Interactive Experience with the Kappo Chef
Kaiseki is an artistically prepared, multi-course, meal. Think of kaiseki as Japanese haute cuisine; a culinary experience with meticulous attention to detail and exquisite artistry. The ceremonial preparation and presentation is somewhat similar in style to the Japanese tea ceremony, the way of tea. Kaiseki incorporates the “ichiju sansai” (“one soup, three sides”) formula, which is the foundation of Japanese cuisines. This process typically consists of miso soup, sashimi, a simmered dish, and a grilled item. Rice and pickled vegetables are always part of every meal, but the soup and other dishes change depending upon the season. Another feature that characterizes kaiseki is the elegant presentation of the dishes.
Kappo, which literally means to “cut and cook,” is a sophisticated restaurant style that features chef-selected, kaiseki meals and either counter or table seating. A distinctive feature is the proximity of the customers to the chef preparing the meal. Typically, there are no employees dedicated to taking orders or serving food; the chef interacts directly with the customers. In addition to taste, a kappo chef focuses on presentation of dishes in such a way as to fully convey the art of Japanese cuisine in an elegant and traditional setting. Kappo dining is a rare experience for ordinary Japanese. This type of restaurant is favored by politicians, elite bureaucrats, and top businessmen. Be aware that the high quality of food and service comes with a comparable price.
A First-Class Traditional Restaurant
Ryotei is a high-end, traditional restaurant which serves Kaiseki style: an artistically prepared, multi-course meal. Unlike kappo, a ryotei serves kaiseki in a private tatami room with a tokonoma (an elevated alcove). Ryotei is more than just serving kaiseki in an artistic fashion. The setting and furnishings are also critical to setting the mood: a stunning traditional architecture, a serene Japanese garden, sophisticated furniture, and carefully-selected utensils. It is said that Ryotei began to appear in the Edo period (1603-1868). It was known as a place for high ranking samurai and daimyo (feudal lords) to dine. Dishes are served by an Okami (proprietress) or a Nakai (waitress) who is in charge of the room. This exclusive dining often combines a genuine Geisha (literally, art person) performance. Ryotei is often used by politicians, top businessmen, elite bureaucrats, and celebrities who desire to hold meetings or banquets behind closed doors with a guarantee of privacy. Don’t expect to walk into a Ryotei off the street even if you fit one of these elite categories in your own country. If you get lucky and are invited by a special Japanese friend, you are in for an incredible experience.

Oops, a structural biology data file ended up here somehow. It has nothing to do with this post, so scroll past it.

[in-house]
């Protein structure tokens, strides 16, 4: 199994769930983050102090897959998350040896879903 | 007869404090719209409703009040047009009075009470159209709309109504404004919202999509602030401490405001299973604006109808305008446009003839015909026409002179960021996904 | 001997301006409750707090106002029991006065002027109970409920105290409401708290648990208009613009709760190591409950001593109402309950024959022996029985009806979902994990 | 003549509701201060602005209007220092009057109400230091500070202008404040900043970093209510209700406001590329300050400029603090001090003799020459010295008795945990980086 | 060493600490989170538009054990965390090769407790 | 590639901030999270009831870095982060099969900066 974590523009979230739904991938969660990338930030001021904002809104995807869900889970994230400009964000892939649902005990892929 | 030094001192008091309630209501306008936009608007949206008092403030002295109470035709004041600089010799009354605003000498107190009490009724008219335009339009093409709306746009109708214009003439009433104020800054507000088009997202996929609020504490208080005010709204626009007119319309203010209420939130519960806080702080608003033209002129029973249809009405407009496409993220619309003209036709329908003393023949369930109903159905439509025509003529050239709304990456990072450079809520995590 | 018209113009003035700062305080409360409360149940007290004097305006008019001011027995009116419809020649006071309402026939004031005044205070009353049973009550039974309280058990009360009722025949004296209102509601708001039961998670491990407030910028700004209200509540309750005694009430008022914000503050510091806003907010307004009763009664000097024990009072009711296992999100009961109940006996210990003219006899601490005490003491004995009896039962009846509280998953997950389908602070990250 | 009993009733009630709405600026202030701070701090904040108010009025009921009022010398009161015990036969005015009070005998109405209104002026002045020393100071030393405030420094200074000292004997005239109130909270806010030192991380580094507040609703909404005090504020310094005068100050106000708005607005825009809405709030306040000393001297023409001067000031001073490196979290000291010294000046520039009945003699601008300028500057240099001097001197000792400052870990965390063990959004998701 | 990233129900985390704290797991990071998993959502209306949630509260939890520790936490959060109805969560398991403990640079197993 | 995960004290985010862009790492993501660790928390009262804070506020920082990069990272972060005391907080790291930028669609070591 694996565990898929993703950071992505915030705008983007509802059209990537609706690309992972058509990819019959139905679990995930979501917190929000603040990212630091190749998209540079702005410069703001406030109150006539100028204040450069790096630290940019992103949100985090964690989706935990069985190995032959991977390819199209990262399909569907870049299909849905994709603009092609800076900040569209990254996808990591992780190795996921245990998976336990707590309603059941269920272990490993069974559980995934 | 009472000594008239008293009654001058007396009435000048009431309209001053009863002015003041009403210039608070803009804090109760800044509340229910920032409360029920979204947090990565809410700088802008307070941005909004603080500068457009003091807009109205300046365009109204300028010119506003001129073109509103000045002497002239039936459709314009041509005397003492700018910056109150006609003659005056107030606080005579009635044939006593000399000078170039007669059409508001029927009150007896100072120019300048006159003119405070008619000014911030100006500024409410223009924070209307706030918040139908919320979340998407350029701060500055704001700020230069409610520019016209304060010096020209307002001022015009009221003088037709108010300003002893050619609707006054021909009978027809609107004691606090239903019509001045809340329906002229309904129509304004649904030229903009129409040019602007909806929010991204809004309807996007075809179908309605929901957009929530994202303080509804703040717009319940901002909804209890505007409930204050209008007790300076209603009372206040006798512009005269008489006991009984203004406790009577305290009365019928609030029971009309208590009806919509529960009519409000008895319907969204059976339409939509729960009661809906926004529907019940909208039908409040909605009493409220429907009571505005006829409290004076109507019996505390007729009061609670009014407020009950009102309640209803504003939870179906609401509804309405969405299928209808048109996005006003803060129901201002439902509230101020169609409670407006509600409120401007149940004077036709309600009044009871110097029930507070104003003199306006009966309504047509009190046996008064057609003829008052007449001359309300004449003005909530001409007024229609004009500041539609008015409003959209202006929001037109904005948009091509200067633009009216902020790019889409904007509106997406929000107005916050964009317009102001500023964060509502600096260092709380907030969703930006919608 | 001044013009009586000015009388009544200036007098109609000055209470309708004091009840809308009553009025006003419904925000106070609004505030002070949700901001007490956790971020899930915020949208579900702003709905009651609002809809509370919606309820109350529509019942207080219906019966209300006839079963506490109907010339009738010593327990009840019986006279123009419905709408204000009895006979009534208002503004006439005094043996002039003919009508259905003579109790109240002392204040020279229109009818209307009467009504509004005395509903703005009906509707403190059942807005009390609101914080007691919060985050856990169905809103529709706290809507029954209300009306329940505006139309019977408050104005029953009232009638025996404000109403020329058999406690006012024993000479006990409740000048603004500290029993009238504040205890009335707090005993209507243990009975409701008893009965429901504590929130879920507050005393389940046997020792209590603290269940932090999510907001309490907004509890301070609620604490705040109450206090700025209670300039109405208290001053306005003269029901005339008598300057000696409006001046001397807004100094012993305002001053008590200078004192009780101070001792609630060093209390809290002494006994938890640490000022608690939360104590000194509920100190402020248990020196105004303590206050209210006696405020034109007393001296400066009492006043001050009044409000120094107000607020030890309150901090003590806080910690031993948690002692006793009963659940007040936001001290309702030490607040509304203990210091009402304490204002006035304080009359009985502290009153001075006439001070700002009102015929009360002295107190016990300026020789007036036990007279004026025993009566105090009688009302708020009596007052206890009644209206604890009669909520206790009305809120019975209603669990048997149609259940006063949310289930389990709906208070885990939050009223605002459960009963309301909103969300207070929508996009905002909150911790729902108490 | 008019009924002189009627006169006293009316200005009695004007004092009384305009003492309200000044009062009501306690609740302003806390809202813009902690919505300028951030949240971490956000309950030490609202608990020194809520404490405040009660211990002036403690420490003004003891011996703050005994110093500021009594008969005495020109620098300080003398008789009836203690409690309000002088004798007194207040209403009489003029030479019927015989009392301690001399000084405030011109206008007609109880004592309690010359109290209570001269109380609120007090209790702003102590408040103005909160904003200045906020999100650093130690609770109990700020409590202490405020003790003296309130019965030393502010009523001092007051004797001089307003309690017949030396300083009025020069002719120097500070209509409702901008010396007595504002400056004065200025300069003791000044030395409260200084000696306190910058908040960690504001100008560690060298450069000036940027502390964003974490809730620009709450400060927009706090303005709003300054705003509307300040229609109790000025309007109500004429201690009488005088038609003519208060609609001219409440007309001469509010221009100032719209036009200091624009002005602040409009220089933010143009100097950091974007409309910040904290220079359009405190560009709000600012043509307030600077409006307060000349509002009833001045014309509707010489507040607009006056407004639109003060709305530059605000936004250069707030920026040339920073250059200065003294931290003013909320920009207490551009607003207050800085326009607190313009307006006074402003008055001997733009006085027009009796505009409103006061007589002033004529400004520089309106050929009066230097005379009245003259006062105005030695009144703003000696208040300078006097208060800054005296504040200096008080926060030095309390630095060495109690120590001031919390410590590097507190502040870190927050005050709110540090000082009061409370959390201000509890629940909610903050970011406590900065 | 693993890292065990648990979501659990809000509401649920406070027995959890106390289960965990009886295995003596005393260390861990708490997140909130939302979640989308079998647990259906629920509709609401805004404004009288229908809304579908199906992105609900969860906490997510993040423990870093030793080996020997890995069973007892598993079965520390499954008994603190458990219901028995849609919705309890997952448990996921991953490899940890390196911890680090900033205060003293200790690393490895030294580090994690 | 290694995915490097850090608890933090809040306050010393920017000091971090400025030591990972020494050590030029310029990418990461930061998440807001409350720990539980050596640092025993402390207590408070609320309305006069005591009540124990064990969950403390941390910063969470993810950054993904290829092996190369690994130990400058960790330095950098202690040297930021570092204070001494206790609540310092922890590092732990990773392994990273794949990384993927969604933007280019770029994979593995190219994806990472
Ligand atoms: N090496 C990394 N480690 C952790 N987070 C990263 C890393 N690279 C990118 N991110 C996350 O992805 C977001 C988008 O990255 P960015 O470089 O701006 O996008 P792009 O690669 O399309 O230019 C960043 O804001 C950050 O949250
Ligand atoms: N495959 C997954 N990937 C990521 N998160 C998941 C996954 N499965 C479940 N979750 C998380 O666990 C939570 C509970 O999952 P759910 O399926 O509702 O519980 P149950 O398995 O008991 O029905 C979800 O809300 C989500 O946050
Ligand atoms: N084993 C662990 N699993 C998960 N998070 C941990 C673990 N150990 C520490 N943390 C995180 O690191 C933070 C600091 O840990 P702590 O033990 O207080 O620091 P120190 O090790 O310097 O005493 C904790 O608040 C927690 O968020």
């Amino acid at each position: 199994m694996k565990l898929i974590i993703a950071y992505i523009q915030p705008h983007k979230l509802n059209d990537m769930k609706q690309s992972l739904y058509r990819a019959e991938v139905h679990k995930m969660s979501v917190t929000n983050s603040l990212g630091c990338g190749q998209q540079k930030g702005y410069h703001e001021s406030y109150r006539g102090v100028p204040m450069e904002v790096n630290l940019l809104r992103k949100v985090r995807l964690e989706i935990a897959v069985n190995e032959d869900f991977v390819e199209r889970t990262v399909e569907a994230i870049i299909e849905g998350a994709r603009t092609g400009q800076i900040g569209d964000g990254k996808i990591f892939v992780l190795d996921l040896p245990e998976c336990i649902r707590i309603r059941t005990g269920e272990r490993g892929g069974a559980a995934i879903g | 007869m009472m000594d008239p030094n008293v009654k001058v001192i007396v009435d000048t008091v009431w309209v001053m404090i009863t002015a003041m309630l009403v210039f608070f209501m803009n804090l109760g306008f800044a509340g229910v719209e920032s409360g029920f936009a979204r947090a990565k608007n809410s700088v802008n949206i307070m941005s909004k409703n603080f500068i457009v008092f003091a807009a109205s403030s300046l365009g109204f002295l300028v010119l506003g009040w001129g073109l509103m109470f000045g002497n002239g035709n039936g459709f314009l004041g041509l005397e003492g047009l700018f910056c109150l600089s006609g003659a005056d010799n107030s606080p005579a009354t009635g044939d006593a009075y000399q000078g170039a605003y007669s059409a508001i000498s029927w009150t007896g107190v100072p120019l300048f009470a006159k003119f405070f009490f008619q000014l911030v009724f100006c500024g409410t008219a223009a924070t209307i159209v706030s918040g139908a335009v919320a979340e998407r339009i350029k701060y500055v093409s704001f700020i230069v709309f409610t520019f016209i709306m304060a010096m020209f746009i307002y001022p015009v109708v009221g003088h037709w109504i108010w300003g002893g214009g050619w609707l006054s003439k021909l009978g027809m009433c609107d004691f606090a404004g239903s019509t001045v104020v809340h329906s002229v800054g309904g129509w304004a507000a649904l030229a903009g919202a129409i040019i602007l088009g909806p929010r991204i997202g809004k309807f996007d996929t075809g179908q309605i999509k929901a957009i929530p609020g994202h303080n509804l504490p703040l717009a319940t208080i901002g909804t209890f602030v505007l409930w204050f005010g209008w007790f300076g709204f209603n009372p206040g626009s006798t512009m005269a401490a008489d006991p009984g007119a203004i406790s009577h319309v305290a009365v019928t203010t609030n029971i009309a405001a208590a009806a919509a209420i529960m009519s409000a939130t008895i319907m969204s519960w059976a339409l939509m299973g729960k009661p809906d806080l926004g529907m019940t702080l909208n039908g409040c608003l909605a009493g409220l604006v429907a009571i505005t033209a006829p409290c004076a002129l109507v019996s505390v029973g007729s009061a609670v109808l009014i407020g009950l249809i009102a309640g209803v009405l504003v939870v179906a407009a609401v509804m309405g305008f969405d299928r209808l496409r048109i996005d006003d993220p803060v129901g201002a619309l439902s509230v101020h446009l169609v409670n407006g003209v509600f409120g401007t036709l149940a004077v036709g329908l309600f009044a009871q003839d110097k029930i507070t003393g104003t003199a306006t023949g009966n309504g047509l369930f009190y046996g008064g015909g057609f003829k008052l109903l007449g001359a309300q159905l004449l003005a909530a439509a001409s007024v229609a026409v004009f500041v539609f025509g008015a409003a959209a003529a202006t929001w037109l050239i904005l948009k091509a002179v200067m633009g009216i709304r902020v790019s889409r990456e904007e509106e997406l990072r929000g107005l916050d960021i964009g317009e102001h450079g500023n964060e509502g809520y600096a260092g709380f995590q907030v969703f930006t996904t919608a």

Japanese Drinking Restaurant
No trip to Japan would be complete without visiting an izakaya. Izakaya is a category of traditional Japanese dining and drinking establishment. In many ways, izakaya are at the opposite end of the formality scale as kappo and ryotei. An izakaya is a type of informal restaurant that serves alcoholic beverages with a stream of small, inexpensive, specialty dishes. Izakaya offer a casual, friendly, and welcoming atmosphere for a wide assortment of customers. Reservations are not needed: it is first come, first seated. Izakaya are popular among salarymen, office ladies, dating couples, tourists, and families.
Izakaya date back to the Edo period when sake merchants began to offer small appetizers, known as tsumami, for nibbling with drinks. The menu is usually extensive with offerings ranging from Japanese to western style finger foods. Customers can order their preferred dishes one-by-one or all at one time. They can order as much or as little food as they desire. One can enjoy a full meal or simply some appetizers to go with drinks. Common food items include: edamame, sashimi, yakitori, grilled meat and seafood, vegetarian options, rice, and noodle dishes. Dishes are shared among tablemates rather than eaten individually.
In some ways, the distinction with specialty establishments can be confusing; for example, a sushi restaurant is not an izakaya, but some izakaya restaurants serve sushi. Soba and ramen restaurants also serve alcohol, but they are too specialized to be categorized as izakaya. Unlike more specialized restaurants, izakaya serve a variety of nibble foods. Izakaya are distinguished from bars and pubs in that more opportunities for privacy and food variety are generally available. You may wish to visit early in your trip since the experience can be addictive.